In the film and the novel nature is linked somehow with morality. When nature decays and is destroyed, so is our morality. While natural disasters are out of human control, humans still suffer during them. During these natural disasters, human morality is tested; we hear of people stealing and looting, but we also hear of heroic rescues. In The Road we also see two sides: those who are the “good guys,” trying to maintain morality and “carry the fire,” and the bad guys, those who have forsaken their morality and have turned to violence and cannibalism.
The novel describes many scenes of nature’s decay. The second sentence of the novel reads: “Nights dark beyond darkness and the days more gray each one than what had gone before” (McCarthy 3). From the start, our characters Man and Boy are in a very dark, very bleak world. As we continue, there are more signs of destruction: “The city was mostly burned. No sign of life” (McCarthy 12). It is important to note that “no sign of life” includes animal and plant life as well as human life. In this post-apocalyptic world, not even animals or plants have survived. Later in the book we learn that the Boy doesn’t believe birds exist in real life; he has only seen them in books. The most eerie aspect of this world is its barrenness; it is utterly lifeless. Countless times as the man looks out over the landscape, all he sees is “everything paling away into the murk” (McCarthy 4). He looks out “among the dead trees” hoping to find “anything of color. Any movement. Any trace of standing smoke,” but he found nothing (McCarthy 4). The nature of this world is made up of dead trees, clouded skies, and bleakness. There is no bright light of the sun, only gray and lighter gray. The earth is deteriorating, and as it does, so is the humanity of the people still living.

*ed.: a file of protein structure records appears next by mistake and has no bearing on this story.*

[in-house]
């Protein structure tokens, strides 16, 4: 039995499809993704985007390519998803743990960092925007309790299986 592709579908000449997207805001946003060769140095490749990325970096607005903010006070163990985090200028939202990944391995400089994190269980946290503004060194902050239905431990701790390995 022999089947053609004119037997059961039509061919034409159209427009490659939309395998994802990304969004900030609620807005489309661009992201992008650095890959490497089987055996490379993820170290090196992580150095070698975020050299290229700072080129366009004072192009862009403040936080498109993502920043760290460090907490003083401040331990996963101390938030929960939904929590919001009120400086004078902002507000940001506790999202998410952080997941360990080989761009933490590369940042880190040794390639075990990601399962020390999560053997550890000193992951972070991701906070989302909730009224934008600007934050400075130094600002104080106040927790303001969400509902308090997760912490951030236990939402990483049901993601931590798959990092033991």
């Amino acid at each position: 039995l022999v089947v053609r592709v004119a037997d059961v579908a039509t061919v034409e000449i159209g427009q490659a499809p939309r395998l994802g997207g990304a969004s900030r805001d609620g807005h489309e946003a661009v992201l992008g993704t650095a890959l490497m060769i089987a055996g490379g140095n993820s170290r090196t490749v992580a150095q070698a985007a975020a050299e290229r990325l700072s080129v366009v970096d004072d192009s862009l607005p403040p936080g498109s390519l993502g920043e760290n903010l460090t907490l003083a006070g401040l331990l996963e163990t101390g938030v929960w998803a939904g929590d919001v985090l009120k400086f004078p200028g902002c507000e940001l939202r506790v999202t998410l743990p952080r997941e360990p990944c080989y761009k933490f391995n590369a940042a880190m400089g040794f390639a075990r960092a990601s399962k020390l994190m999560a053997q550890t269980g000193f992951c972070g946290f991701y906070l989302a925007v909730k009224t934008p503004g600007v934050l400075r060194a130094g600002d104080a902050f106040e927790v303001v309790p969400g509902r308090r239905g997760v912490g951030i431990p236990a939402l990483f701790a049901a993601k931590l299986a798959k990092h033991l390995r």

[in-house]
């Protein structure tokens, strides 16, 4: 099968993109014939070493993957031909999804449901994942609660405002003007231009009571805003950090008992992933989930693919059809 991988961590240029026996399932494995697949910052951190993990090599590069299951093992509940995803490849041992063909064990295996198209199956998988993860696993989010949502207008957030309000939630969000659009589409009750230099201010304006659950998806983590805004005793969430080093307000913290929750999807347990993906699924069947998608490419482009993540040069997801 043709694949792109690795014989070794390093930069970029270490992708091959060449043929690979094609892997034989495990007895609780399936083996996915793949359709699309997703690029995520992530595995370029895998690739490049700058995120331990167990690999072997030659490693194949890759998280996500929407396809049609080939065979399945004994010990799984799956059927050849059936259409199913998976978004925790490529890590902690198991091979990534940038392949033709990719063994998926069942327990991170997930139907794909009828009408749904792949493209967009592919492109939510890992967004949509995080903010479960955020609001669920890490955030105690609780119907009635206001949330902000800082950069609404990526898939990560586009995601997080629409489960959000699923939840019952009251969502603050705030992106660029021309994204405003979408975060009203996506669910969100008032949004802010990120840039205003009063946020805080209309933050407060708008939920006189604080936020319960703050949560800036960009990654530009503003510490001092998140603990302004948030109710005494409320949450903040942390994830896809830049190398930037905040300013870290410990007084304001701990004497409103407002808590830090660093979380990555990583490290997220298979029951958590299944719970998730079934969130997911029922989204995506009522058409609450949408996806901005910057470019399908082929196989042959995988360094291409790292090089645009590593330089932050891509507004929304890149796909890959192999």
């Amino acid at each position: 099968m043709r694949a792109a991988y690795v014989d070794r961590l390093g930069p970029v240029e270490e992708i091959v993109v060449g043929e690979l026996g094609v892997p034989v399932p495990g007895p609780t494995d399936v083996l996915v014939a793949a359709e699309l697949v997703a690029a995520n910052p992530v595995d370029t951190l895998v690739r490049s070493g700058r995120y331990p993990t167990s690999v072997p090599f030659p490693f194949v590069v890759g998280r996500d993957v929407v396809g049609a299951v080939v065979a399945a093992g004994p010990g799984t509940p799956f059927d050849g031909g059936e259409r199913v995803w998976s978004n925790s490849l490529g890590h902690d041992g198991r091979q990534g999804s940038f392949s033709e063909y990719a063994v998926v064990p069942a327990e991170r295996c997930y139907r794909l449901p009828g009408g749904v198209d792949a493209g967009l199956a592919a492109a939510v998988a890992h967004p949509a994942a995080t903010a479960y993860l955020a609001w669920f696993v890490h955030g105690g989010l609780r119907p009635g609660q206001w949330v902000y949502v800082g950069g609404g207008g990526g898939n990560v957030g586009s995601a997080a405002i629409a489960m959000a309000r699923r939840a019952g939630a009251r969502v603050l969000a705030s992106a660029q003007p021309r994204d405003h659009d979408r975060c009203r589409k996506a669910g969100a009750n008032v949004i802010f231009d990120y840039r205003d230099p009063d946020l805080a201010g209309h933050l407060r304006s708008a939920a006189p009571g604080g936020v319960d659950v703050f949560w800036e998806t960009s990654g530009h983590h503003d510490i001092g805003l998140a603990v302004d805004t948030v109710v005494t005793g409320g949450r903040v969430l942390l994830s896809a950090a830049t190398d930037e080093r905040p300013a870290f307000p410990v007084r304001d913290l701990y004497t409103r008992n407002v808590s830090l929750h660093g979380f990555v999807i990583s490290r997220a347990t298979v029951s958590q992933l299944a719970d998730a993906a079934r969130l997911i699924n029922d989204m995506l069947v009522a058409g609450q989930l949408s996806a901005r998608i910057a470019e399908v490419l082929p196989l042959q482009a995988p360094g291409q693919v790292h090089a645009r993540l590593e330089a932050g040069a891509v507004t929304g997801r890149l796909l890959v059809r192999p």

Next to starvation and hypothermia, the heartless cannibal gangs are the Man and Boy’s worst enemy. They encounter them along the road, and they come across their houses multiple times in the book. Halfway through the novel it says, “The world soon to be largely populated by men who would eat your children in front of your eyes and the cities themselves held by cores of blackened looters who tunneled among the ruins and crawled from the rubble white of tooth and eye carrying charred and anonymous tins of food in nylon nets like shoppers in the commissaries of hell” (McCarthy 181). As these people have lost touch with the natural world, they have also lost concern for any sort of morality. Cannibals are seen eating a baby over a fire and spit in the woods, holding starving naked humans in a basement as a food supply, and stealing from anyone who they could benefit from. These people are ruthless and heartless. They are not the good guys, as the novel describes, and in fact, there are very few good guys left.